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In the past week, I ran a little experiment. I didn’t necessarily intend to, but it seemed like a good opportunity. I tried to engage three brands on Twitter. Only one responded, although late. So what does this say about all the consensus out there in social media marketing that Twitter is a great place to serve customers? Well, first, I think there are many brands out there that do a great job of engaging followers on Twitter. Hubspot wrote a great blog with some examples. The examples were wide ranging from consumer goods to a university to a research company.

My tweets to these brands were not negative or combative. I was trying to start a conversation. Maybe these brands don’t have a plan to respond or are too afraid. Here’s a look at my experiment.

Southwest Airlines

I wrote a blog recently about a trip on Southwest that turned into a nightmare. I wanted them to read it. I posted it with a call out of their handle on January 9.

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No response so I retweeted on January 12, calling them out for not using Twitter as a customer service channel. They replied, and we had a conversation via DM. I can report that I did receive a refund for the canceled flight, which was approximately what the rental car cost. But they did not make any attempt to further compensate me. They did apologize. I still am not overly impressed with their Twitter responsiveness, but it was better than the other two!

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L’Oreal

I don’t follow L’Oreal on Twitter, but I do use their products. Not really makeup, but shampoo, conditioner and hair styling products. A promoted tweet came up on my feed. Promoted means well they paid for it, and they must have the goal to increase followers. I didn’t think the tweet really answered what the value is for me to follow them, so I let them know this.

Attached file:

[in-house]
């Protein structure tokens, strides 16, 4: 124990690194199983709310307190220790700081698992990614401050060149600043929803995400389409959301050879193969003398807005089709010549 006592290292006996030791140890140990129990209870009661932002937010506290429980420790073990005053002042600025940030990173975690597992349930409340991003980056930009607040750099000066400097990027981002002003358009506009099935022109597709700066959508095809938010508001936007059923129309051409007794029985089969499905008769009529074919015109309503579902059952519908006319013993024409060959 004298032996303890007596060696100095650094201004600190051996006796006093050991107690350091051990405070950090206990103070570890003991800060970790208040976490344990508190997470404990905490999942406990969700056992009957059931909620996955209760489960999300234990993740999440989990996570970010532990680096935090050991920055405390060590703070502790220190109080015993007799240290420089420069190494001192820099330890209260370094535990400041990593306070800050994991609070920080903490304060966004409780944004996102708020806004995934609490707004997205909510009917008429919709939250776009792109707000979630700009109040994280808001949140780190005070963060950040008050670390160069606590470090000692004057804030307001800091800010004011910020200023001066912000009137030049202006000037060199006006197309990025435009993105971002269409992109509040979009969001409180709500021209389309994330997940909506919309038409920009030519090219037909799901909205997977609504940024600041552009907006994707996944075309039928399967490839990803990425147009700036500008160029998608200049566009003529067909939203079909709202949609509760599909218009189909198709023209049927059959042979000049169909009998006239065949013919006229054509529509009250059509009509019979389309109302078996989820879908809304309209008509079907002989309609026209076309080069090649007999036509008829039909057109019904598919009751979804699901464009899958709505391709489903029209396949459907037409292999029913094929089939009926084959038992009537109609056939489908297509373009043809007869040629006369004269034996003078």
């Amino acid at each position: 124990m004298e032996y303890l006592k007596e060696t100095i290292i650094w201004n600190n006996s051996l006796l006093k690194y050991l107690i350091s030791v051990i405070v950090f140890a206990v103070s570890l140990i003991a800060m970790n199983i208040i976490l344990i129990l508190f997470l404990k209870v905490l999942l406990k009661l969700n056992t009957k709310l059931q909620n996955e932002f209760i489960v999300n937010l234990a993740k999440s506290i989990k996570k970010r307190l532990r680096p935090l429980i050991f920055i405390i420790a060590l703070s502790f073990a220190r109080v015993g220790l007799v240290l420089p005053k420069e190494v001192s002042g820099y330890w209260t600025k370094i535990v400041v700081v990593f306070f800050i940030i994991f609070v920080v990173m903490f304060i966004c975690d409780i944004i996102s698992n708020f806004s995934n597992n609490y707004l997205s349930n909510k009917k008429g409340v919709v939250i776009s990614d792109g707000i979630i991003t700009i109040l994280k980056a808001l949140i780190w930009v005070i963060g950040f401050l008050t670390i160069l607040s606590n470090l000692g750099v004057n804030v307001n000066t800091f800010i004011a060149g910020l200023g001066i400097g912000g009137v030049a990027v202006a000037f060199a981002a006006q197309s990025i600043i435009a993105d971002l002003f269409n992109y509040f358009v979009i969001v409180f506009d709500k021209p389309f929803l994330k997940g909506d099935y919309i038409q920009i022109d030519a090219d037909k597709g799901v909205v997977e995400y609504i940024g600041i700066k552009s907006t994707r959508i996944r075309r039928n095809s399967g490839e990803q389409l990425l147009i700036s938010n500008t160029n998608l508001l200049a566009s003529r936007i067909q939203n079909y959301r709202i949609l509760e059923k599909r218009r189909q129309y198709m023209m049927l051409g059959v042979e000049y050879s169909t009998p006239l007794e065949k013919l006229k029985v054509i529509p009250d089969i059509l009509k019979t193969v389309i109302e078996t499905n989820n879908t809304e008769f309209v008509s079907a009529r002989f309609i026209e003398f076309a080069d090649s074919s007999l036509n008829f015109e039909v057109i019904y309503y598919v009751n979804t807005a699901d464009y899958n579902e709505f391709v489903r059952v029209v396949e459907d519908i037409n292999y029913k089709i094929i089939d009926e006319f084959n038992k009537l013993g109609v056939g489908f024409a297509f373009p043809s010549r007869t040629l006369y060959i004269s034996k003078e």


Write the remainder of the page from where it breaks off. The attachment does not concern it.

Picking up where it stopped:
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Again, not I’m not trying to drag them in any way. Just trying to start a conversation. Tell me why I should follow you, and be more specific than news and updates. They could have responded and shown how powerful social media can be but instead just crickets.

Luzianne

I love iced tea. It’s the most southern thing about me. I don’t have a brand preference for tea bags, buying typically what is on sale or what I have a coupon for, so I go back and forth between Lipton and Luzianne.

So I came to the end of a 24 count box of Luzianne, only to be left with only three tea bags instead of four. It takes four tea bags to make a gallon, thus I should be able to make six gallons. Yet, for the third time, I seem to have been missing a tea bag. So I though Luzianne should know.

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Luzianne did not respond at all. I am thinking maybe this is something they should look into – I could’ve provided where I purchased the boxes because obviously, they are only putting 23 in there! No response to me means they either don’t care, aren’t aware or don’t know how to respond – which are all extremely concerning. So Luzianne, I can’t buy your teabags anymore.

I’d love to hear what you think about these Twitter fails. Tweet me, and let’s have a conversation!